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29 July 2019 | Story Leonie Bolleurs
Dr Martin Clark
Dr Martin Clark, the founder of the MAGIC (Multi-purpose Aerial Geological Image Classification) initiative. MAGIC can obtain geological and structural information that is critical for making informed decisions in exploration and mineral extraction processes.

Mining has historically been described as a boom-and-bust industry, where fluctuations in mineral prices could result in extreme success or bankruptcy. Successful mining companies closely monitor assets/expenditures, risks, and other parameters associated with their business to best ensure their longevity. In most mineral industries, there are a few competitors that dominate the delivery of a mineral resource. As a result, technological development, along with other factors, are critical to ensure that these companies’ business remains viable and protected.

This is according to post-doctoral fellow in the Department of Geology, Dr Martin Clark.

Drone technology: better, faster, safer

He says technological development in mining generally translates to how a company can extract a resource from the ground better, faster, and safer. 

Dr Clark believes the rapid development of drone technology represents a shift in the toolbox that mining companies can employ.

“Drones can collect a great deal of data randomly over vast or small areas within hours, historically accomplished by mapping campaigns which can last months to years. Drones can also collect data in areas which are difficult and dangerous for humans to get to. These include cliff faces or rock walls that are difficult and dangerous to get close to, as well as stretches of land where dense vegetation, inaccessible terrain, and even atmospheric dangers become factors which reduce or modify the scope of exploration work,” he said. 

Expanding application of drones

Dr Clark’s work specifically focuses on expanding the applications for which drones are used. “I assess what and how good the imaging capabilities of drones are, use the imagery to generate 3-D models to drive scientific observation, and yield results which can help companies to extract resources. This initiative is called MAGIC (Multi-purpose Aerial Geological Image Classification),” he said. 



“MAGIC aims to collect geological and structural information that is critical for making informed decisions in exploration and mineral extraction processes,” he added.

Dr Clark is not only the founder of MAGIC; he also drives multiple aspects of the initiative including education, research, and business development.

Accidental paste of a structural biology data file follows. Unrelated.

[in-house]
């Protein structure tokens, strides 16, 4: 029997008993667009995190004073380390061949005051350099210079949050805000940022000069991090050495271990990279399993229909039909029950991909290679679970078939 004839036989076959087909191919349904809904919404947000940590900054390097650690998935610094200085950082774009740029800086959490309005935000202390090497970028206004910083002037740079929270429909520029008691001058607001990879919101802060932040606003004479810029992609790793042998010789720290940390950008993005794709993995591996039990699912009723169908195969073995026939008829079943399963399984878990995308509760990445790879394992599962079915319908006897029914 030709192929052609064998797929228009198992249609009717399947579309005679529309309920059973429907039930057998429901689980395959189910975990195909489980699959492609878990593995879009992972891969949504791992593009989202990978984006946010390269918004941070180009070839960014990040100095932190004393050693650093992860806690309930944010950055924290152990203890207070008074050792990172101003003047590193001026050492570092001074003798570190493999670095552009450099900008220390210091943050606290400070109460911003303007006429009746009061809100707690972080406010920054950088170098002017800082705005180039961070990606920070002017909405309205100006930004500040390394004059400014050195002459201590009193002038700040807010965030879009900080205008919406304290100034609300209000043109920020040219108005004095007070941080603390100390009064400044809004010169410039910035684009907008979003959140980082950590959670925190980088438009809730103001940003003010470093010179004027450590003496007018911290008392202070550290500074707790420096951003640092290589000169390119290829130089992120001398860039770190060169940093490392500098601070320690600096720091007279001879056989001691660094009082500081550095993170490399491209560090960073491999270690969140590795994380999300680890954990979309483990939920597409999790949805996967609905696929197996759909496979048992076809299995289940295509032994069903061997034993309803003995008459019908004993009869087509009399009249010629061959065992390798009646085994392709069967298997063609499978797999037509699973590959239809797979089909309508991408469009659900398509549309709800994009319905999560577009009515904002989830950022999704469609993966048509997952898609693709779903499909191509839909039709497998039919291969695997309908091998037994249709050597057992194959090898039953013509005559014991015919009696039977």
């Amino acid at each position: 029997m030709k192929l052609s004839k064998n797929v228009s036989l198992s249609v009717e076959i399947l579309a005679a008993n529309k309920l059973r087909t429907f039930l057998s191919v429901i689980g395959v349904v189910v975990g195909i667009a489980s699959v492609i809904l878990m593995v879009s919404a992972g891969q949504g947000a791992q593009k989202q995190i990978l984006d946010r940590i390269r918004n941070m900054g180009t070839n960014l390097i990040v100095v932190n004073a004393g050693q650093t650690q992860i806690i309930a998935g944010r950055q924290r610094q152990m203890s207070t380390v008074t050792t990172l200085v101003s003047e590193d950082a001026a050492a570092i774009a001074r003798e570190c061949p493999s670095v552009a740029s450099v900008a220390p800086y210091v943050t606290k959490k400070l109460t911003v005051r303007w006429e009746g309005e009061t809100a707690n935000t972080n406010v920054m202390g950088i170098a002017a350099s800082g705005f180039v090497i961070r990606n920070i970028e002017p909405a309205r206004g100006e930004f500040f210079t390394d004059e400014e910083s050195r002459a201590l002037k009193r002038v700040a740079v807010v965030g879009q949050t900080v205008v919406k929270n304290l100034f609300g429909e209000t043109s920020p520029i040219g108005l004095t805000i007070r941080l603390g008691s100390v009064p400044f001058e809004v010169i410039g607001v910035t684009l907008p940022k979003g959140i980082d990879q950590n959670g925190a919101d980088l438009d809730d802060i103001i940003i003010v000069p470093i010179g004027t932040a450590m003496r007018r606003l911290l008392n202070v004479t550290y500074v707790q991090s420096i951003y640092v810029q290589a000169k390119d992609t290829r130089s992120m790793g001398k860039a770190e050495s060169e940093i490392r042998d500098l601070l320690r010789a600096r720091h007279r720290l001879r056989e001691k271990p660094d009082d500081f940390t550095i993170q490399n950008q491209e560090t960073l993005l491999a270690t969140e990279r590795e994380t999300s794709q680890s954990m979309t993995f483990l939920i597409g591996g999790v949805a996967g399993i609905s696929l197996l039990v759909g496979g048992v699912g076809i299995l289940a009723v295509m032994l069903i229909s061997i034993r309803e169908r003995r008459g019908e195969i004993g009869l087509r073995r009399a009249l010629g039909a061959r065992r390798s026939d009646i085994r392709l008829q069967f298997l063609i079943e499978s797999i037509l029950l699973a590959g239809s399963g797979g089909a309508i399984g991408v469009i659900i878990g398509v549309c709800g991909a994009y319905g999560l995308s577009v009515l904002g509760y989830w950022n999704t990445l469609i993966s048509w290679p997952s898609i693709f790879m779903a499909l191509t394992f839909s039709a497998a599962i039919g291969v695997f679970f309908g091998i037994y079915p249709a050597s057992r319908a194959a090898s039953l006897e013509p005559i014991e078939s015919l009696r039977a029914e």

In 2013, when he was busy with his doctorate, there was already a spark of interest in using drones to address geological questions. At that time, Dr Clark was working with remotely sensed high-resolution LiDAR imagery to better understand geological structures at the Sudbury Mining Camp in Canada. The interest became a reality in 2018, when he applied this initiative during his post-doctoral fellowship at the UFS.

Now and the future

“At present, there are no direct mining projects underway, but projects are expected to begin in 2020. Drone operation and image-analysis techniques are currently being refined for industry,” he said. 

Besides his work with drones, Dr Clark also work in the fields of structural geology, remote sensing, and geospatial data analysis.  

News Archive

UFS steps up measures to keep staff and students safe
2013-09-17

Badenhorst gate
Photo: Hannes Pieterse
18 September 2013

The University of the Free (UFS) has extended measures to ensure the safety of its staff and students on the Bloemfontein Campus.

Part of this initiative includes the closure of the gate at Badenhorst Street in Universitas near Roosmaryn residence for traffic as from 1 October 2013. Pedestrians who can present a valid student or staff card or any form of official identification will still be allowed to access this gate. No vehicles will be allowed to pass through the Badenhorst gate after this date, though.

In addition, the pedestrian gate at the sports grounds on the western campus will also be closed from 1 October 2013.

The gate at the Agriculture Building in DF Malherbe Avenue will now be closed at 22:00 every night and over weekends, instead of being open 24 hours a day.

Closing these gates forms part of the university’s strategy to increase safety measures on the Bloemfontein Campus. Further efforts will follow to restrict access to the campus – such as the installation of an integrated electronic security systems. An intensive safety awareness campaign aimed at staff and students has also been launched and tips on how to stay safe are extensively being communicated.

Furthermore, the university will have a caravan present at major events to attract attention to security and implement a strategy to make the areas around the Bloemfontein Campus safer for students.



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